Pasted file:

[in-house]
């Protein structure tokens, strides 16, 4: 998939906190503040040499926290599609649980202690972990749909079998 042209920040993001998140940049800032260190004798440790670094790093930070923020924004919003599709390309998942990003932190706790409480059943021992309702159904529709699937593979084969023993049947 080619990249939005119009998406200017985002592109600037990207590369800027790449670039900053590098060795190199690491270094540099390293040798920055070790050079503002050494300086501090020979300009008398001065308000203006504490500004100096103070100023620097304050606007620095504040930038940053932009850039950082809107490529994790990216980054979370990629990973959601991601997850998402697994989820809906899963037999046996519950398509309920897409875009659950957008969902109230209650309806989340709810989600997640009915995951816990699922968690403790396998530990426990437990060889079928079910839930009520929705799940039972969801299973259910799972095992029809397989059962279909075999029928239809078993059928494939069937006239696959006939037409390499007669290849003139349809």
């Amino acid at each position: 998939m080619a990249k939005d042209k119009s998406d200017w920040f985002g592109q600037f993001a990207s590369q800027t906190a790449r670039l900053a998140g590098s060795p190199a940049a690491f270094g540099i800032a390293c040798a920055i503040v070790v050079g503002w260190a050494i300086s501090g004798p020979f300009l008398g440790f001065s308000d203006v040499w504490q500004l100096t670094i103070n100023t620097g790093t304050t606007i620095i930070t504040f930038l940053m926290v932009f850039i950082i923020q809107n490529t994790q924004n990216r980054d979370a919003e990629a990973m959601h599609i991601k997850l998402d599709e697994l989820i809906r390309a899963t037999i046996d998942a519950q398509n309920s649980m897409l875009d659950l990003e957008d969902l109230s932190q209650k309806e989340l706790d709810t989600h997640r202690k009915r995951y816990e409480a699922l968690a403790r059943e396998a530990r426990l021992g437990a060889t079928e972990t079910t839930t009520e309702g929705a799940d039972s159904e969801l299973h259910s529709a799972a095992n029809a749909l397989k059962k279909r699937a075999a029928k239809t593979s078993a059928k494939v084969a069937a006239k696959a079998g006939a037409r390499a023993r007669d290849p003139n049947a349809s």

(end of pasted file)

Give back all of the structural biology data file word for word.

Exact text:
[in-house]
């Protein structure tokens, strides 16, 4: 998939906190503040040499926290599609649980202690972990749909079998 042209920040993001998140940049800032260190004798440790670094790093930070923020924004919003599709390309998942990003932190706790409480059943021992309702159904529709699937593979084969023993049947 080619990249939005119009998406200017985002592109600037990207590369800027790449670039900053590098060795190199690491270094540099390293040798920055070790050079503002050494300086501090020979300009008398001065308000203006504490500004100096103070100023620097304050606007620095504040930038940053932009850039950082809107490529994790990216980054979370990629990973959601991601997850998402697994989820809906899963037999046996519950398509309920897409875009659950957008969902109230209650309806989340709810989600997640009915995951816990699922968690403790396998530990426990437990060889079928079910839930009520929705799940039972969801299973259910799972095992029809397989059962279909075999029928239809078993059928494939069937006239696959006939037409390499007669290849003139349809």
């Amino acid at each position: 998939m080619a990249k939005d042209k119009s998406d200017w920040f985002g592109q600037f993001a990207s590369q800027t906190a790449r670039l900053a998140g590098s060795p190199a940049a690491f270094g540099i800032a390293c040798a920055i503040v070790v050079g503002w260190a050494i300086s501090g004798p020979f300009l008398g440790f001065s308000d203006v040499w504490q500004l100096t670094i103070n100023t620097g790093t304050t606007i620095i930070t504040f930038l940053m926290v932009f850039i950082i923020q809107n490529t994790q924004n990216r980054d979370a919003e990629a990973m959601h599609i991601k997850l998402d599709e697994l989820i809906r390309a899963t037999i046996d998942a519950q398509n309920s649980m897409l875009d659950l990003e957008d969902l109230s932190q209650k309806e989340l706790d709810t989600h997640r202690k009915r995951y816990e409480a699922l968690a403790r059943e396998a530990r426990l021992g437990a060889t079928e972990t079910t839930t009520e309702g929705a799940d039972s159904e969801l299973h259910s529709a799972a095992n029809a749909l397989k059962k279909r699937a075999a029928k239809t593979s078993a059928k494939v084969a069937a006239k696959a079998g006939a037409r390499a023993r007669d290849p003139n049947a349809s």